On their writing routine:
At this point in my career, because I have more than one book going on, everything is all over the place. Right now, I’m launching one book, I’m in line edits for another book, I’m on deadline for a third book, and I have to do beta-revisions for a fourth book. I’m trying to be gentle with myself, but it’s a bit chaotic. Sometimes I do a word count. I write in the app Scrivener, and they have a project target function, where you can calculate how many days you have left to hit your target goal, and how many days of the week you have to write. It’s nice to watch that tracker, and it alerts you when you’ve hit your word count for the day.

On asking for help:
When Freshwater published, I became suicidal on my debut tour. At that point, I was like, I’m not going to be able to do this, we have to cancel. Because of my mental health struggles, it wasn’t really a choice: It was either you ask for help or you’re probably going to die. My team and I realized for touring to be sustainable, we had to alter how we do things. We figured out what I would need from publishers, what kind of accommodations I would want, and what would be too stressful for me. As a debut author it was scary to say no, especially as a Black, queer, trans author. I would worry, If you say no, are you tanking your own career? Aren’t you supposed to be doing everything you can do to make this work, even if it’s costing you your mental health, even if it’s potentially costing you your life? The hunger of capitalism will eat you up completely, and it doesn’t care. So I learned very early on to trust my agents when they told me I could say no. In this world, we cannot survive on our own. The narrative that you have to push through alone kills people.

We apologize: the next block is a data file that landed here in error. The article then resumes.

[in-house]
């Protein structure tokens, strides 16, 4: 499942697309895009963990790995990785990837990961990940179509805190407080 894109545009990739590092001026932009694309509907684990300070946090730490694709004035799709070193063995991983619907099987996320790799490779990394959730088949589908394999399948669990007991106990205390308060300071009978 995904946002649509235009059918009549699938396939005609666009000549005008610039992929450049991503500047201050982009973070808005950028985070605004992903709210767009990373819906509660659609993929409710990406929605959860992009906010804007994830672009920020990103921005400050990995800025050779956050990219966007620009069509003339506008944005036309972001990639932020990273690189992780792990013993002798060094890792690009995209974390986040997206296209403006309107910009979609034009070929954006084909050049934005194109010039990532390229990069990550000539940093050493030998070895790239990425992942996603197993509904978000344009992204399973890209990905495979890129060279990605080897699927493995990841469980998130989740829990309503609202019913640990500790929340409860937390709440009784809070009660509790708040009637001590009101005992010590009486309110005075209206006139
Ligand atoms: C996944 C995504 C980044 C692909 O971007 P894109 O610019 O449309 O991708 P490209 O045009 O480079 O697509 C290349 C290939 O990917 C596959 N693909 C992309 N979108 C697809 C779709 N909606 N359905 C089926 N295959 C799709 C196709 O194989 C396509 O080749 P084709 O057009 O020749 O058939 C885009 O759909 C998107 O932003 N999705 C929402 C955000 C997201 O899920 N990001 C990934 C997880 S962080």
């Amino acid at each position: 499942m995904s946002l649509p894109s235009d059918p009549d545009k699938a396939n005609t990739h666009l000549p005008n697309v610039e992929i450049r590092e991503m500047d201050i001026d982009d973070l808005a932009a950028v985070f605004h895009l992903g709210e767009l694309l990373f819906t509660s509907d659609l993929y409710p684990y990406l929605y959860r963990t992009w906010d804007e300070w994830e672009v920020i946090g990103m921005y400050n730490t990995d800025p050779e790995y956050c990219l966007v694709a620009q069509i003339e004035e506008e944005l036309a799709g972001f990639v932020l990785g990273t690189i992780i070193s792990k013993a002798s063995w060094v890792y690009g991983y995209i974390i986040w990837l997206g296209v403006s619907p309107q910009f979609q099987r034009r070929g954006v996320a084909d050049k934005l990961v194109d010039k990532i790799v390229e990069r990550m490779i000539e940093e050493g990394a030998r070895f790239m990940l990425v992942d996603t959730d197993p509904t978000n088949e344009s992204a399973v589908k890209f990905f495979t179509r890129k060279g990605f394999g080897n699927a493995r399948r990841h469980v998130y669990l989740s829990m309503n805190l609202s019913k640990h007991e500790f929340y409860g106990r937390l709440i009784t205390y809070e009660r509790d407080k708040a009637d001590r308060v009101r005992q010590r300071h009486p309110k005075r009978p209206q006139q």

On inspiration:
If anything, I have too much inspiration. Oddly, a lot of my ideas come from dreams. I literally feel like I’m downloading from another realm. I’ve woken up several times and written out the plot to an entire book; I also lucid dream, so I can control my dreams quite a bit. Right now, I have a list of about 15 books that I have to write, and I’m only on number eight. And more keep showing up! I’ve been trying to figure out how to adjust my pace accordingly because publishing is rather slow, and I don’t want to end up with a backlog of books that I haven’t been able to write. I always thought I’d slow down after the first year or two, but I’ve actually been ramping up.

On decompressing at the end of the day:
I try to put away screens at a certain time, dim lights, burn incense, and change my immediate environment to calm myself down. Ideally, I like to sleep around ten hours a night. I have a very short day! So when I put the kitten to bed, I put myself to bed. And then, he knows to be good until the next morning, when around 10 or 11 a.m., he comes to my door to say, Hello, you left me alone for 12 hours. Do you mind?

How I Get it Done: Writer Akwaeke Emezi